Disarmament: From the height of the Cold War doctrine of Mutually Assured Destruction (MAD) where there were about 65,000 nuclear warheads – each one vastly more destructive than the two dropped on Japan – since the fall of the Soviet Union these numbers have dropped and today there remain around 22,000 with the USA and Russia accounting for roughly 90 percent of the total between them.

What stands in the way of sizeable disarmament is that nuclear weaponry is a big industry. According to Global Zero, one trillion US dollars will be spent on nuclear weapons alone in the next decade. This is an absolutely enormous sum, and any businessman or woman in the industry is going to be keen to ensure that this situation stays the same.


The P5 Paris conference also had the Comprehensive Test Ban Treaty (CTBT) to ban nuclear explosion testing on its agenda. Two of the P5, the USA and China, have not yet ratified it, and whereas Iran and Israel have at least signed it, India, Pakistan and North Korea have yet to do so.

President Barrack Obama made the ratification of the CTBT a campaign promise in the 2008 U.S. presidential election. Given that the ratification of the new START treaty – to reduce the number of deployed nuclear warheads – cost him $185 billion dollars as the price tag for the nuclear weapons modernisation programme that was a condition of ratification by a Republican-majority Senate, one can rightly wonder how much it will cost the President to get the CTBT ratified if he tries, as expected, in a second term as President.


Another treaty under the spotlight in Paris was the Fissile Material Cut-off Treaty (FMCT), a treaty proposed to prohibit the further production of nuclear weapons material. This is currently a subject of the Conference on Disarmament (CD), an International body to negotiate arms control and disarmament agreements.

In the past the CD has been responsible for the establishment of conventions to ban biological and chemical weapons. Now it has been tasked with negotiating the FMCT but Pakistan currently refuses all attempts to move forward on a programme of work.


Finally the conference welcomed the steps taken towards the holding of a conference in 2012 to establish a nuclear-weapon-free zone in the Middle East. The vast majority of the planet is already covered by nuclear-weapon-free zones and ever since the NPT review conference in 1995 the subject of a nuke free zone in the Middle East has been on the agenda. Iran has frequently called for moves to be made in this direction and it was a great surprise for many observers of the NPT review conference in May 2010 to see this action point and the specific call for Israel to ratify the NPT as a non-nuclear weapon state.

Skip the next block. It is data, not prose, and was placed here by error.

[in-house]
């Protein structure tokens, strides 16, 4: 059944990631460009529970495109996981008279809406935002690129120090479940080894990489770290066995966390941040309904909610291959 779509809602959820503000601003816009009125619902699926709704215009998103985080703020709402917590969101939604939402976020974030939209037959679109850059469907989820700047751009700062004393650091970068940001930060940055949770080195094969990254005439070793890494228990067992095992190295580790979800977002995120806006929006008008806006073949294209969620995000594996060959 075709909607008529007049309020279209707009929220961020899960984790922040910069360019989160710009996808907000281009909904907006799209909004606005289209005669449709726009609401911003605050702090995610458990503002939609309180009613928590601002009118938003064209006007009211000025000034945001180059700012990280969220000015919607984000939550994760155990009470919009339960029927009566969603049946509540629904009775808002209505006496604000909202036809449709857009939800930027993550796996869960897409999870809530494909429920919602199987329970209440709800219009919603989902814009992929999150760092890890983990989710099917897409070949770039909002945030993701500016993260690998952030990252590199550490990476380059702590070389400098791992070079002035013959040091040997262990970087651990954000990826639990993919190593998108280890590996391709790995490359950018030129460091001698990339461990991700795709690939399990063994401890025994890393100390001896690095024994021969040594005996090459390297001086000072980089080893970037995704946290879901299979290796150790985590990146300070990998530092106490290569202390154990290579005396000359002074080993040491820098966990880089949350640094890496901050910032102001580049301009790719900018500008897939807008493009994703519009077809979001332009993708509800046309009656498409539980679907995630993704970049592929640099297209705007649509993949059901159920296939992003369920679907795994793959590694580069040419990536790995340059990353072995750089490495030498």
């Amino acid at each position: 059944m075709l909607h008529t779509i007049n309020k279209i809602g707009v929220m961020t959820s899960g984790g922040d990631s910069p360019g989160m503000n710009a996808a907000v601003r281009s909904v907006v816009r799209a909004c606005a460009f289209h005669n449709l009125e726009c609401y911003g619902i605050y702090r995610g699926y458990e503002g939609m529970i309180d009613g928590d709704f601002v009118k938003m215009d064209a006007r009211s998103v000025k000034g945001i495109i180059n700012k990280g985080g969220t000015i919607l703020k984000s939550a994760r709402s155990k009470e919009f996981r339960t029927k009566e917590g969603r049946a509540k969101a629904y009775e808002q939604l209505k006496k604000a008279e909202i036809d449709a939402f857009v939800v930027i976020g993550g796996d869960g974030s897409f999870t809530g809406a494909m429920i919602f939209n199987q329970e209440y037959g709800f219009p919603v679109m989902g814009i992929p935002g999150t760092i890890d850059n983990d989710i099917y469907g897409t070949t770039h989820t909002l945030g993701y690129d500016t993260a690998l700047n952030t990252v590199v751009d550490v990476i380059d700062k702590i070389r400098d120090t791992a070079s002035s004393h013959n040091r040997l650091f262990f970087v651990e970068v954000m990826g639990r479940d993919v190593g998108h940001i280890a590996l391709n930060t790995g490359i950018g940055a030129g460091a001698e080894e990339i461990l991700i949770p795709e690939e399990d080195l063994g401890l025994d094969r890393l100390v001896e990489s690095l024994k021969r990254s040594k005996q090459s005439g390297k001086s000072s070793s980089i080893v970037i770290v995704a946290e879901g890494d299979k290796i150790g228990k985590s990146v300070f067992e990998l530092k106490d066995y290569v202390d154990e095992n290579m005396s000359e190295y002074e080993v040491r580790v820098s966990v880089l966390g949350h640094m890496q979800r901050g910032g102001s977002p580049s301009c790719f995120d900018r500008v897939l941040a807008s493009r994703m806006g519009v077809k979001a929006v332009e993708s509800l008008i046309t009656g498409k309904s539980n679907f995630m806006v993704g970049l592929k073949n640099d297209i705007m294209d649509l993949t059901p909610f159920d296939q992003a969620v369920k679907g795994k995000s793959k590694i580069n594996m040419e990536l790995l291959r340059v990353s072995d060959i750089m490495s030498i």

This is an intriguing prospect: Israel, although widely recognised as having nuclear weapons, has always maintained a policy of ambiguity. In 2010 the final NPT review conference singled out Israel for not signing the NPT, much to Israel’s consternation, leading Jerusalem to issue a statement saying the resolution was “deeply flawed and hypocritical,” and “ignores the realities of the Middle East and the real threats facing the region and the entire world.”

It concluded: “As a non-signatory state of the NPT, Israel is not obligated by the decisions of this conference, which has no authority over Israel. Given the distorted nature of this resolution, Israel will not be able to take part in its implementation.”

That was in 2010: though since then the world has changed considerably around Israel: an Arab Spring has swept aside governments in Tunisia and Egypt, war is raging in Libya and Syria, Bahrain and the Yemen among many other places have suffered continual protests ever since.

Though the P-5 welcomed the steps taken by the U.S., Russia and the UK towards holding a Conference on a Middle East WMD Free Zone (MEWMDFZ) in 2012, it remains to be seen whether such a conference will take place.


But, disappointed by the continual refusal of their governments to start negotiations to disarm, civil society continues to organise itself to keep up the pressure. To mark the Paris meeting, the International Campaign to Abolish Nuclear weapons (ICAN) – a network of some 200 anti-nuclear organisations – declared June 25, 2011 Nuclear Abolition Day, and organised events in 25 countries to raise awareness and try to direct the world’s attention to the conference in France.

1984 Nobel Peace Laureate in Desmond Tutu called on civil society to keep up the pressure. In a Project Syndicate column, he wrote: “We must not tolerate a system of nuclear apartheid, in which it is considered legitimate for some states to possess nuclear arms but patently unacceptable for others to seek to acquire them. Such a double standard is no basis for peace and security in the world. The NPT is not a license for the five original nuclear powers to cling to these weapons indefinitely. The International Court of Justice has affirmed that they are legally obliged to negotiate in good faith for the complete elimination of their nuclear forces.”

He added: “In time, every government will come to accept the basic inhumanity of threatening to obliterate entire cities with nuclear weapons. They will work to achieve a world in which such weapons are no more – where the rule of law, not the rule of force, reigns supreme, and cooperation is seen as the best guarantor of international peace. But such a world will be possible only if people everywhere rise up and challenge the nuclear madness.”

This is a call to an ‘Anti-Nuclear Spring’. Will the people listen? Sadly until the media pay attention to the global threat of nuclear devastation, the answer is probably not.

In the midst of the rush for nuclear madness in the sixties President Kennedy, in an attempt to push for the abolition of nuclear weapons, addressed the UN in these terms: “Today, every inhabitant of this planet must contemplate the day when this planet may no longer be habitable. Every man, woman and child lives under a nuclear Sword of Damocles, hanging by the slenderest of threads, capable of being cut at any moment by accident or miscalculation or by madness. The weapons of war must be abolished before they abolish us.”

Fifty years later nukes are still around, threatening a nuclear holocaust.

*Tony Robinson is the International Spokesperson for the Organisation World without Wars and Violence. (IDN-InDepthNews/04.07.2011)